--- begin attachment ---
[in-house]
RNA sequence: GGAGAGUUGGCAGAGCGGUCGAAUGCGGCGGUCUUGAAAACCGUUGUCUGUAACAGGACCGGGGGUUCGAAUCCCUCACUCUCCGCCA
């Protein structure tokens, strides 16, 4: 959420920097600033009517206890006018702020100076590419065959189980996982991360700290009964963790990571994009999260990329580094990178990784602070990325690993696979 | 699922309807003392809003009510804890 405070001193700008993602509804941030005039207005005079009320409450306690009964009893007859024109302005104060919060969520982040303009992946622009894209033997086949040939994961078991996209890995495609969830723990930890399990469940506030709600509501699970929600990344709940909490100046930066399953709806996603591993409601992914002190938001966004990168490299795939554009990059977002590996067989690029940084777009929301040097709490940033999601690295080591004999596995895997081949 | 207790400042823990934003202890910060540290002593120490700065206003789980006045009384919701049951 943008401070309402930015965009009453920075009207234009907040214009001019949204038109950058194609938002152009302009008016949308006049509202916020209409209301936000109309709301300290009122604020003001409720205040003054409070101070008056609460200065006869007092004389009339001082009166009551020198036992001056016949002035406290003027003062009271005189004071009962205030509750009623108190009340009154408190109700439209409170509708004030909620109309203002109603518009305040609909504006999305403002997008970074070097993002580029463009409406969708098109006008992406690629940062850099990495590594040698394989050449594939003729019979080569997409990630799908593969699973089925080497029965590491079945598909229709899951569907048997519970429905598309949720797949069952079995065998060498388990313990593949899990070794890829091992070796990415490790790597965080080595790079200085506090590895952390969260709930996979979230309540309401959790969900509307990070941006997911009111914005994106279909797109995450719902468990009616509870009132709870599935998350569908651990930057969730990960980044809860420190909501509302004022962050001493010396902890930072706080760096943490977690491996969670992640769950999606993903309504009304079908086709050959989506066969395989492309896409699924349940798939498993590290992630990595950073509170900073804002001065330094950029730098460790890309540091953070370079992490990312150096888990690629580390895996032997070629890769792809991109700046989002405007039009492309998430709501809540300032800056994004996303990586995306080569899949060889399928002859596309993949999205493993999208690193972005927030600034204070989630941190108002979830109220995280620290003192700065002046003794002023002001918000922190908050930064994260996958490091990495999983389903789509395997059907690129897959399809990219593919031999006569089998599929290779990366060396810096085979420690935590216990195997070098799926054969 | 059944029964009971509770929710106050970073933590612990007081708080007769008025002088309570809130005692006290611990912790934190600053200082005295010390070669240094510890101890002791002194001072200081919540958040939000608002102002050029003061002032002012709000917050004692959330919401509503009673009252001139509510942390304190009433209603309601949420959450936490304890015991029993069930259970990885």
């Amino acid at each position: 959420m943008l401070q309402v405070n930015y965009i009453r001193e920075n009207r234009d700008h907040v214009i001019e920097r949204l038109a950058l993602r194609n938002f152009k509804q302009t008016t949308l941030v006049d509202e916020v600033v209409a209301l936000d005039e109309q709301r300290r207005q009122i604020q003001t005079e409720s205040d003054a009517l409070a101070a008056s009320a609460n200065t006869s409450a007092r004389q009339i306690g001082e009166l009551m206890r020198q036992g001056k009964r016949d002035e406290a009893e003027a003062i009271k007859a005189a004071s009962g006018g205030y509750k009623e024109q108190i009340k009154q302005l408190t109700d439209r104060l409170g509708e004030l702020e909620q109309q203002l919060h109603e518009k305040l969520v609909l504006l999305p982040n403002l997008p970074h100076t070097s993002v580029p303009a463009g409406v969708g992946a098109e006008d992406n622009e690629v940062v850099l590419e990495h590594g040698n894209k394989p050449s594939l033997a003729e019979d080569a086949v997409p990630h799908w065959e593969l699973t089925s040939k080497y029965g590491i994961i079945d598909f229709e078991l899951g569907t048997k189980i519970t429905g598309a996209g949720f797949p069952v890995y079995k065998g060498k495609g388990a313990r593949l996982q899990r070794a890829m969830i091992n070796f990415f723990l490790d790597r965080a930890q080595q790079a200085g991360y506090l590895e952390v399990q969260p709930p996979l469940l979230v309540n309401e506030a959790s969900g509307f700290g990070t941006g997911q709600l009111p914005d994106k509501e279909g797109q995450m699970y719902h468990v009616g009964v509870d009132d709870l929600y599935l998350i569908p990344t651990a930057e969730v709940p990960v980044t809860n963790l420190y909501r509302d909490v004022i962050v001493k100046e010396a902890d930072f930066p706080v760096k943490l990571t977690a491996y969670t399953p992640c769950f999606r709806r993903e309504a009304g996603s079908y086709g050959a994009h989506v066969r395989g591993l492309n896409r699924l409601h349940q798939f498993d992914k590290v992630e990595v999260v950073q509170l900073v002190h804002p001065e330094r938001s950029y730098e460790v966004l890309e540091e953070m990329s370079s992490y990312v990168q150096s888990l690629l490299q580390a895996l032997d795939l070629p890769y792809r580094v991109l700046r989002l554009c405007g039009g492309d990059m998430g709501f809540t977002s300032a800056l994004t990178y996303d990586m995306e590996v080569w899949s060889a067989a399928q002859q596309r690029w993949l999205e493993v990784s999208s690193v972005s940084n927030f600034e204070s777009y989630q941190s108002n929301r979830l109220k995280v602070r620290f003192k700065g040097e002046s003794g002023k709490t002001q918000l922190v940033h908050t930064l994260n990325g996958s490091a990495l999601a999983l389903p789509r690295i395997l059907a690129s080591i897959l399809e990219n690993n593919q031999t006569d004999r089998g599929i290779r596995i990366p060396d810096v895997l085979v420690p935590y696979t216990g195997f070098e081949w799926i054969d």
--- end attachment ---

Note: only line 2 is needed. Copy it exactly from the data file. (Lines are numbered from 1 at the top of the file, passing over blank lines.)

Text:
RNA sequence: GGAGAGUUGGCAGAGCGGUCGAAUGCGGCGGUCUUGAAAACCGUUGUCUGUAACAGGACCGGGGGUUCGAAUCCCUCACUCUCCGCCA